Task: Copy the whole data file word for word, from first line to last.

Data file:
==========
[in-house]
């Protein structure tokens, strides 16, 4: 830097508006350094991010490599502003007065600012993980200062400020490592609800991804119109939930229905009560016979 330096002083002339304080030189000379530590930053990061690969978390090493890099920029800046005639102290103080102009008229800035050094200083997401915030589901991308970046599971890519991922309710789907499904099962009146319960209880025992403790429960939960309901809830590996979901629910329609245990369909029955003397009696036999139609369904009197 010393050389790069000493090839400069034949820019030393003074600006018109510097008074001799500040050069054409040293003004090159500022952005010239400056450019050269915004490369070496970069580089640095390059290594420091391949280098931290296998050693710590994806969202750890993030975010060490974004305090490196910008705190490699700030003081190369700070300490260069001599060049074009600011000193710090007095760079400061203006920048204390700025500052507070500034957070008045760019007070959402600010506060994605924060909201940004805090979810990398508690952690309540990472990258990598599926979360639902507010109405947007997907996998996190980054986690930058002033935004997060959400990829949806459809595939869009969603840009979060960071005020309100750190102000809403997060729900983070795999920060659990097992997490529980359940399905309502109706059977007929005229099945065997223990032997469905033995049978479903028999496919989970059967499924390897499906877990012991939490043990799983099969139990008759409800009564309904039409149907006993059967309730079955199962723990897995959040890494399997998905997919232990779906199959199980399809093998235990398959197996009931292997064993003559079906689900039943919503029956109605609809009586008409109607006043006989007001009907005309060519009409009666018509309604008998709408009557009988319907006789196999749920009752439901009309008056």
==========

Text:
[in-house]
């Protein structure tokens, strides 16, 4: 830097508006350094991010490599502003007065600012993980200062400020490592609800991804119109939930229905009560016979 330096002083002339304080030189000379530590930053990061690969978390090493890099920029800046005639102290103080102009008229800035050094200083997401915030589901991308970046599971890519991922309710789907499904099962009146319960209880025992403790429960939960309901809830590996979901629910329609245990369909029955003397009696036999139609369904009197 010393050389790069000493090839400069034949820019030393003074600006018109510097008074001799500040050069054409040293003004090159500022952005010239400056450019050269915004490369070496970069580089640095390059290594420091391949280098931290296998050693710590994806969202750890993030975010060490974004305090490196910008705190490699700030003081190369700070300490260069001599060049074009600011000193710090007095760079400061203006920048204390700025500052507070500034957070008045760019007070959402600010506060994605924060909201940004805090979810990398508690952690309540990472990258990598599926979360639902507010109405947007997907996998996190980054986690930058002033935004997060959400990829949806459809595939869009969603840009979060960071005020309100750190102000809403997060729900983070795999920060659990097992997490529980359940399905309502109706059977007929005229099945065997223990032997469905033995049978479903028999496919989970059967499924390897499906877990012991939490043990799983099969139990008759409800009564309904039409149907006993059967309730079955199962723990897995959040890494399997998905997919232990779906199959199980399809093998235990398959197996009931292997064993003559079906689900039943919503029956109605609809009586008409109607006043006989007001009907005309060519009409009666018509309604008998709408009557009988319907006789196999749920009752439901009309008056």